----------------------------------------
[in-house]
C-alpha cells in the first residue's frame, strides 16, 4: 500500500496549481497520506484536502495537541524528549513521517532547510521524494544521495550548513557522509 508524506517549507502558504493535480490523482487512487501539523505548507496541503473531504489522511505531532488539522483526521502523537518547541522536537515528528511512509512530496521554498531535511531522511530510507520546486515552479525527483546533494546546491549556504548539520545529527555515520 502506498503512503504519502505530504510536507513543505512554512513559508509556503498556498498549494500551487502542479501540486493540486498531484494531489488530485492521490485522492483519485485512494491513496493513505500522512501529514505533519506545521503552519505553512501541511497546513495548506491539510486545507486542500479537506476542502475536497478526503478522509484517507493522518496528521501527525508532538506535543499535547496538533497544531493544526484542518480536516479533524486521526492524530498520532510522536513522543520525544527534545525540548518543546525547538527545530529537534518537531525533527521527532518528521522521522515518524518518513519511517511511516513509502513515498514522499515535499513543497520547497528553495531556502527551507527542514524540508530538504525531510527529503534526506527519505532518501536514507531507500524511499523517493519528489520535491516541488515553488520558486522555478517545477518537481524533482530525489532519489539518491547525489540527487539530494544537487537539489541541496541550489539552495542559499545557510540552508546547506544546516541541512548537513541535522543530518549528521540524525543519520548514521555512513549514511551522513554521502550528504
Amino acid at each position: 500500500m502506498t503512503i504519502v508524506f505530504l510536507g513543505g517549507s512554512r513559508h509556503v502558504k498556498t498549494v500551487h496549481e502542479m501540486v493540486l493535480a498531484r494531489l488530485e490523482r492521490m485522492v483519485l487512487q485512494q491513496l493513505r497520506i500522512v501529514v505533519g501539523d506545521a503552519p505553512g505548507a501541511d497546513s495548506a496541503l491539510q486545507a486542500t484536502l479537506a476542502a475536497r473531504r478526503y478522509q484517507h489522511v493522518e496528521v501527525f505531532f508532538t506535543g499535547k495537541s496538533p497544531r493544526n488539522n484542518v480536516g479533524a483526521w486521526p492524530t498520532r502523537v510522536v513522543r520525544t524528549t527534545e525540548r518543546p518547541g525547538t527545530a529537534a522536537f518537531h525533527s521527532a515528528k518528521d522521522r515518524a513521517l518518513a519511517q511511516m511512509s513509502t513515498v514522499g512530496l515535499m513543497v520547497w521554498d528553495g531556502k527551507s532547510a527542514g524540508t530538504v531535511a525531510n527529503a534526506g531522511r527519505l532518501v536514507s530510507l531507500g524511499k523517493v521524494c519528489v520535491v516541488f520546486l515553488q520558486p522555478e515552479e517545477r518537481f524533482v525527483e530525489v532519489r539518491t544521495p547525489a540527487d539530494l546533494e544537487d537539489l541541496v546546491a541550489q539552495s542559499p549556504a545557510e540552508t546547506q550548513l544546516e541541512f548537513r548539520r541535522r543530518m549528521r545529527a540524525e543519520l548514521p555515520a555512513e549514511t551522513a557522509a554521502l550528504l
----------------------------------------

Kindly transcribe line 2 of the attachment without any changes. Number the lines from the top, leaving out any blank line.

C-alpha cells in the first residue's frame, strides 16, 4: 500500500496549481497520506484536502495537541524528549513521517532547510521524494544521495550548513557522509 508524506517549507502558504493535480490523482487512487501539523505548507496541503473531504489522511505531532488539522483526521502523537518547541522536537515528528511512509512530496521554498531535511531522511530510507520546486515552479525527483546533494546546491549556504548539520545529527555515520 502506498503512503504519502505530504510536507513543505512554512513559508509556503498556498498549494500551487502542479501540486493540486498531484494531489488530485492521490485522492483519485485512494491513496493513505500522512501529514505533519506545521503552519505553512501541511497546513495548506491539510486545507486542500479537506476542502475536497478526503478522509484517507493522518496528521501527525508532538506535543499535547496538533497544531493544526484542518480536516479533524486521526492524530498520532510522536513522543520525544527534545525540548518543546525547538527545530529537534518537531525533527521527532518528521522521522515518524518518513519511517511511516513509502513515498514522499515535499513543497520547497528553495531556502527551507527542514524540508530538504525531510527529503534526506527519505532518501536514507531507500524511499523517493519528489520535491516541488515553488520558486522555478517545477518537481524533482530525489532519489539518491547525489540527487539530494544537487537539489541541496541550489539552495542559499545557510540552508546547506544546516541541512548537513541535522543530518549528521540524525543519520548514521555512513549514511551522513554521502550528504